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Trucking for Newbies: What to Know Before You Become a Trucker

Trucking for Newbies-2

Listen - Trucking for Newbies: What to Know Before You Become a Trucker

It’s a lifestyle that requires adaptation, resilience, and a willingness to embrace the challenges of the open road. Transitioning into the world of trucking can be both exciting and daunting. From understanding the ins and outs of the job to ensuring your friends and family are ready for the change, there’s a lot to consider before hitting the highway.

I asked our drivers to give suggestions for those considering getting their CDL. Here's what they had to say!

1. Talk to Truckers

If I had a dollar for every time I've heard a CDL candidate say they want to be a trucker because they love driving, I wouldn't need to write blogs for a living! If only trucking were that simple! Enjoying your driving time is a great start, but the work of a truck driver is more than driving from Point A to Point B. It's a lifestyle that requires adaptability and thick skin. Which is why one of our first pieces of advice was to talk to current drivers. 

While YouTube tutorials and online forums can provide valuable insights, there’s no substitute for firsthand experiences from seasoned truck drivers. Take the time to connect with real drivers, whether it’s through industry events or online communities. Don't just take the word of a TikTok influencer, find real drivers without a platform to uphold. By tapping into their knowledge and expertise, you can gain a deeper understanding of the day-to-day realities of life on the road.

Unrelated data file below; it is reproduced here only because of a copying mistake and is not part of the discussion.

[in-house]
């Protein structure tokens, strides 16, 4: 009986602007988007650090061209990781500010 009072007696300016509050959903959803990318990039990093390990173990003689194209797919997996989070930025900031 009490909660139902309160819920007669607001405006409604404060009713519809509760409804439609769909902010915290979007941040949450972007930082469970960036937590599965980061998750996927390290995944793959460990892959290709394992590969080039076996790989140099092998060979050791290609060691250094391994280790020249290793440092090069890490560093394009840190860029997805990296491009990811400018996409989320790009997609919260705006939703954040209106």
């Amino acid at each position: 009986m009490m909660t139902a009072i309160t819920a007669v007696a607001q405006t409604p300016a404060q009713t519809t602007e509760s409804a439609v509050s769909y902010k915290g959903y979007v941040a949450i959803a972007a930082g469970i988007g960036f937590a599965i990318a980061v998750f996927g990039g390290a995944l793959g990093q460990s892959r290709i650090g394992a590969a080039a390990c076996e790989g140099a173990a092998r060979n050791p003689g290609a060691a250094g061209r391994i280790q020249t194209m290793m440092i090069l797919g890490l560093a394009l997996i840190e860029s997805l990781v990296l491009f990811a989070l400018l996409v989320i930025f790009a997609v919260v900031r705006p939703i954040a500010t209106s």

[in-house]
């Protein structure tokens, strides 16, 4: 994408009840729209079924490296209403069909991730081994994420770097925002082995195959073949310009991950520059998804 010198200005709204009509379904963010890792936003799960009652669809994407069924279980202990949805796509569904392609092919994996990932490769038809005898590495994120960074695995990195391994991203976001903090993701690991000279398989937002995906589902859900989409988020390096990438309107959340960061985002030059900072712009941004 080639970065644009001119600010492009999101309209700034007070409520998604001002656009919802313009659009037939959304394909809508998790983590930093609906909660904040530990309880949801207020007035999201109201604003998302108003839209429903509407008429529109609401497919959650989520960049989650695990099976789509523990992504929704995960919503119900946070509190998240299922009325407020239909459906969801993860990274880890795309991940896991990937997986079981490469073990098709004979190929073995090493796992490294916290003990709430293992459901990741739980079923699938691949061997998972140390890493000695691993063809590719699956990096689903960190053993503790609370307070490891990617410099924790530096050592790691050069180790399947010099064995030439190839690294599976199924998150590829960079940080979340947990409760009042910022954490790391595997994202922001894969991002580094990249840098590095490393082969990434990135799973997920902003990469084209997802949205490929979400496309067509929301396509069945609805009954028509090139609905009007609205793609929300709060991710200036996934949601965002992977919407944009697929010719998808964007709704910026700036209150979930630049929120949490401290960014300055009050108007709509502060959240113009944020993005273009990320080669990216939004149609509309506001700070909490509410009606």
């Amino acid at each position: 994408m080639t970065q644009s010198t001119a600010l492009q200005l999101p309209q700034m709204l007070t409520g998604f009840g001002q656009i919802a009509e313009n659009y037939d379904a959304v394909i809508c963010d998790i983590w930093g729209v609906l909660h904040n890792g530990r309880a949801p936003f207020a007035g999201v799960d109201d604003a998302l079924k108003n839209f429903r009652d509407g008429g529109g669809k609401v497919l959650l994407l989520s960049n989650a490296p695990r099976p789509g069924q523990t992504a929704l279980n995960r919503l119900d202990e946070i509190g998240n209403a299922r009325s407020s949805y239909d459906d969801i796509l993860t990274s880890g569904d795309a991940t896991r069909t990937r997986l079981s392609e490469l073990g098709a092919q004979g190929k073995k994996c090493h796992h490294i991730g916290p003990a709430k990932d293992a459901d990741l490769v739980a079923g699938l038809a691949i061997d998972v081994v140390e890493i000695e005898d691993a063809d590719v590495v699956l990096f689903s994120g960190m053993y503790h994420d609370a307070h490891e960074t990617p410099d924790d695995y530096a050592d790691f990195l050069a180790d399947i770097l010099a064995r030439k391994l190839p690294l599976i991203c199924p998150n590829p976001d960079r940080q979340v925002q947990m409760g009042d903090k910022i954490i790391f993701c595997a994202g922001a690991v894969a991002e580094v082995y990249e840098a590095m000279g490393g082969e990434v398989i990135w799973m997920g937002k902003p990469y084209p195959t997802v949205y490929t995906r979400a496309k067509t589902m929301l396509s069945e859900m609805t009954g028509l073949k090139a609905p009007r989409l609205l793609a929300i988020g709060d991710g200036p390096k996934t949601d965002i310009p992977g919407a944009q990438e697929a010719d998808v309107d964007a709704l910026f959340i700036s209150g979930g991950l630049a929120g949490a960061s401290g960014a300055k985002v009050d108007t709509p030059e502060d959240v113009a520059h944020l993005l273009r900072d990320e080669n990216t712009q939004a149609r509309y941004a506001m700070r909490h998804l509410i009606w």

"It will take a year or so worth of OTR driving to begin understanding that you don't even know what you don't know; so watch, listen, and don't be afraid to ask questions."

- Jeremy Teas, 7 years of experience on the road

2. Try it Out

"If you're thinking of going on the road, I would recommend taking a few trips first. With a truck driver is ideal, but even if you just take a trip yourself in your vehicle. Treat it like a job and take it seriously. Stay away from home for a while and see how you feel about it. A lot of people don't realize how hard it can be to be away from home and friends and family."

- Wendell Taylor, 44 years experience on the road

When you go over the road with a truck driver, pay special attention to their schedule: rest breaks, meal times, waking and sleeping times. Plenty of drivers leave the industry because they can't handle the schedule. 

3. Understand the Schedule

The potential to earn a good income appeals to many driver-hopefuls, but it is essential to consider the trade-offs with your schedule. Being an over-the-road truck driver is a lifestyle, not just a job. You will spend long hours behind the wheel, nights away from home and loved ones, and your schedule will often be at the mercy of others. This can take a toll on your well-being and personal life. Even the best trucking companies can't make lumpers unload you faster. 

3. Consider Your Relationships

Before you commit to this career, have conversations with loved ones about how life on the road will affect your relationships. While many K&J drivers have long-term successful romantic relationships, not all relationships can handle the strain of life on the road. Be sure you have your priorities in the right place and communicate.